Valuing skills: why vocational training matters

28 November 2012

In light of sweeping changes to vocational education and training (VET) provision in Victoria, and dramatic proposed cuts in Queensland, this new CPD paper studies the sector’s social and economic significance and asks what lessons can be gleaned for NSW.

The paper presents definitive evidence that:

  • Substantial benefits from VET accrue to individuals, the economy and society;
  • Individual benefits include are financial benefits (such as over $324k increase in lifetime earnings), and personal development (94% of those in VET for this reason reported positive benefits);
  • By providing skills to the economy VET has been estimated to provide a strong return on investment.

An important social benefit of VET is that it builds the capacity of some of our society’s most disadvantaged people, with over 7% of VET students identifying as disabled or having a long-term health condition. All socioeconomic backgrounds are well represented in VET students, with a slight bias towards less advantaged backgrounds, and a disproportionate number of students from remote regions.

VET’s largest provider, TAFE tends to provide a greater share of the benefits:

  • TAFE serves a disproportionate share of students with disabilities;
  • TAFE is the main training provider outside metropolitan areas;
  • TAFE provides more training towards skills in shortage;
  • TAFE provides costly training such as mining and construction skills, while private providers can ‘skim off’ cheaper and more profitable courses, at the expense of the taxpayer.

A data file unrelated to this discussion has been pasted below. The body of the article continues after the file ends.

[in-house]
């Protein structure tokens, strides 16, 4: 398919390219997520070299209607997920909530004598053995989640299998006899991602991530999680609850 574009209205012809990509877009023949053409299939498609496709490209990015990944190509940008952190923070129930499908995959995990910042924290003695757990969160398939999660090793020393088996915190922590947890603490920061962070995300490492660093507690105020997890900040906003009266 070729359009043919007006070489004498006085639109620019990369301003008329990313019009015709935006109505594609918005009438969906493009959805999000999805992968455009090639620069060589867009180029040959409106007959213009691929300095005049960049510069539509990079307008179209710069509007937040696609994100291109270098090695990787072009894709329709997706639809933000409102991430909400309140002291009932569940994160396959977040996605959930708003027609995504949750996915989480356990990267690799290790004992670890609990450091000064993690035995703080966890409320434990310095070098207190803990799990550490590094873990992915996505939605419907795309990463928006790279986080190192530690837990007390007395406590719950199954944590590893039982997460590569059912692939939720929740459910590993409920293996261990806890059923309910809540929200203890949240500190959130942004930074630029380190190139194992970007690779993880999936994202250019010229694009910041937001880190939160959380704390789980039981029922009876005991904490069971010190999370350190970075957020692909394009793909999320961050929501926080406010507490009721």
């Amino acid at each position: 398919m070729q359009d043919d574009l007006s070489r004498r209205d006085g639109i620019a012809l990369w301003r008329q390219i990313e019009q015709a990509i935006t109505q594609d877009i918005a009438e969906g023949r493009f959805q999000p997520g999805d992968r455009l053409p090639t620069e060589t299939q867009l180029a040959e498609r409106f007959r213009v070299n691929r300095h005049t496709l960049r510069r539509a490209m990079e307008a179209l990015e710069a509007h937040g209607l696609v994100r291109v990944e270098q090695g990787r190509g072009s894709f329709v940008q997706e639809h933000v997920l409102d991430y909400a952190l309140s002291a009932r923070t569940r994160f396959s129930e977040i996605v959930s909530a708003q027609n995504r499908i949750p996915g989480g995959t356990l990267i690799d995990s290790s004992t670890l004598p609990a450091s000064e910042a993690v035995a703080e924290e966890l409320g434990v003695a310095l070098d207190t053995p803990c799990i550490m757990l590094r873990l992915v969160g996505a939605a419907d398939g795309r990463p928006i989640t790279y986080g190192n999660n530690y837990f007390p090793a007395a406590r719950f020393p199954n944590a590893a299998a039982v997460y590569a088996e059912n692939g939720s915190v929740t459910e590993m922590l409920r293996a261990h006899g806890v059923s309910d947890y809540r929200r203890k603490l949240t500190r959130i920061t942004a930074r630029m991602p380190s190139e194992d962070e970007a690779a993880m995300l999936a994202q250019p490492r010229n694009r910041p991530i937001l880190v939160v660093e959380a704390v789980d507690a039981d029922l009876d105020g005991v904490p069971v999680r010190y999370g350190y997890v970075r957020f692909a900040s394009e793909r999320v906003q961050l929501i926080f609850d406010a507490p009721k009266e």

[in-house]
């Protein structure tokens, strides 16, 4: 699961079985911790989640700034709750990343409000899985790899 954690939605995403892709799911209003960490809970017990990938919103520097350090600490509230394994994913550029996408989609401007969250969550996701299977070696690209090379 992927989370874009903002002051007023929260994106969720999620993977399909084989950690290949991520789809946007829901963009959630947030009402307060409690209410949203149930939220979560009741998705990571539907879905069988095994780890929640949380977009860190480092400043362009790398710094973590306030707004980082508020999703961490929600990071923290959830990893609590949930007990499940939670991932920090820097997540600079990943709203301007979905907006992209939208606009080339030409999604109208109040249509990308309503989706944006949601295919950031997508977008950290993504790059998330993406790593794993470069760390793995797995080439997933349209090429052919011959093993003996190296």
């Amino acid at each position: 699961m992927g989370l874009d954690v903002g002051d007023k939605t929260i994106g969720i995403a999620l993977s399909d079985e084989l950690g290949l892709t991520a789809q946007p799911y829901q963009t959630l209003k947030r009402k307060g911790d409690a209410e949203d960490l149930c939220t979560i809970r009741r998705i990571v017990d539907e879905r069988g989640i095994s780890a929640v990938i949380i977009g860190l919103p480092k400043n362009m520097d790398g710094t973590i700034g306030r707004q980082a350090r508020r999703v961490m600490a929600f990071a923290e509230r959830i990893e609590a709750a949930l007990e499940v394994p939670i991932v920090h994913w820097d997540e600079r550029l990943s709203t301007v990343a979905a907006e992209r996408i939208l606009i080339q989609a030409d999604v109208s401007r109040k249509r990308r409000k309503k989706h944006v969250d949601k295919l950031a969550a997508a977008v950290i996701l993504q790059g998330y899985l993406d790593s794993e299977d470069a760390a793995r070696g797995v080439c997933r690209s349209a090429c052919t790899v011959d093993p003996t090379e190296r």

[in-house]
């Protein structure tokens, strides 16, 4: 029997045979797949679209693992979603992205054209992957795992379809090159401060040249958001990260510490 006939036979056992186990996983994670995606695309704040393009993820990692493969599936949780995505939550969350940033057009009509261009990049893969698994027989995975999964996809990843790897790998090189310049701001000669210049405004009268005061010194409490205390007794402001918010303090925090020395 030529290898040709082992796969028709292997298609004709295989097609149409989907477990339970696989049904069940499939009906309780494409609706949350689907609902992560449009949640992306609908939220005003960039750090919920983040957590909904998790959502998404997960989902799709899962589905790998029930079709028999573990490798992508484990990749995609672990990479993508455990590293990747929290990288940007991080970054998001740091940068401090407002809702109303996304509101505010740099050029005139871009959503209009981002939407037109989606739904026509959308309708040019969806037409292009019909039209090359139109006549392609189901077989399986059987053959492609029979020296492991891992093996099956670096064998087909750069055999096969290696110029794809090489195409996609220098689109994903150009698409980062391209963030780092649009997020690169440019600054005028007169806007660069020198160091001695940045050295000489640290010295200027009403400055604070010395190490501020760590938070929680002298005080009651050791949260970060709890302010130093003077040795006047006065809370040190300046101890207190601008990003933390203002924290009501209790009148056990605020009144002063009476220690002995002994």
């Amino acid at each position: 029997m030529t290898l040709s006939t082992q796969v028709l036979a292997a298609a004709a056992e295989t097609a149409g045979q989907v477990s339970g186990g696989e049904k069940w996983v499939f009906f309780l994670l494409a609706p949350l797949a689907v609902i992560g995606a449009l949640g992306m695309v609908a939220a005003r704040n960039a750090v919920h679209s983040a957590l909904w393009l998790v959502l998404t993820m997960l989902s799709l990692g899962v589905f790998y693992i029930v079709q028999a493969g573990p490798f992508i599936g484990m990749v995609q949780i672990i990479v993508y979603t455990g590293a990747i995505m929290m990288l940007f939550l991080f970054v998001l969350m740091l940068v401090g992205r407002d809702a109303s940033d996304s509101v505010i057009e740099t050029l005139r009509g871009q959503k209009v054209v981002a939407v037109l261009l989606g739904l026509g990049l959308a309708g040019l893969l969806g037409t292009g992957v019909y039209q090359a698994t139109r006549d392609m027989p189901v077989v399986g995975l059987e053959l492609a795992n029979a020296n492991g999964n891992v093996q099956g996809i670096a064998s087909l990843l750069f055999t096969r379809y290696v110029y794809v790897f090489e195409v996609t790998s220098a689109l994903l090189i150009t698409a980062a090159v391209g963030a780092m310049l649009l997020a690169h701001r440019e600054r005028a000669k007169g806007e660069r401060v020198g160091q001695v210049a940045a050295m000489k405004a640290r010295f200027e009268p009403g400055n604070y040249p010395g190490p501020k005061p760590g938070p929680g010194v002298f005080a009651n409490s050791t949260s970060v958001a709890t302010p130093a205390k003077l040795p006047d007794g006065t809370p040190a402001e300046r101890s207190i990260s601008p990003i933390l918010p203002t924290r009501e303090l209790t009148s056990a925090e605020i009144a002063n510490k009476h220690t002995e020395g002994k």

NSW should learn from the Victorian experience how not to undertake reform:

  • The mismatch between deregulation and need to target training towards skill shortages was exemplified by an upsurge in fitness instructor enrolments in Victoria, despite a surfeit of the qualification
  • The assumption that increasing the role of private providers will deliver better outcomes is not justified, given that TAFE appears to be responding more effectively to industry needs by directing a greater proportion of its training towards areas of skill shortage than private registered training organisations.
  • Had the $500 million spent mostly on growing private provider enrolments, been invested in growing TAFE at a similar rate, would it have reaped greater long-term benefits for Victoria?

An overall reduction in government funding of the VET sector in the past decade has coincided with rising concern over skills shortages.  These seemingly disparate concerns underlie the national conversation we should be having over the level of funding required to ensure that the significant social and economic benefits delivered by the VET sector continue.

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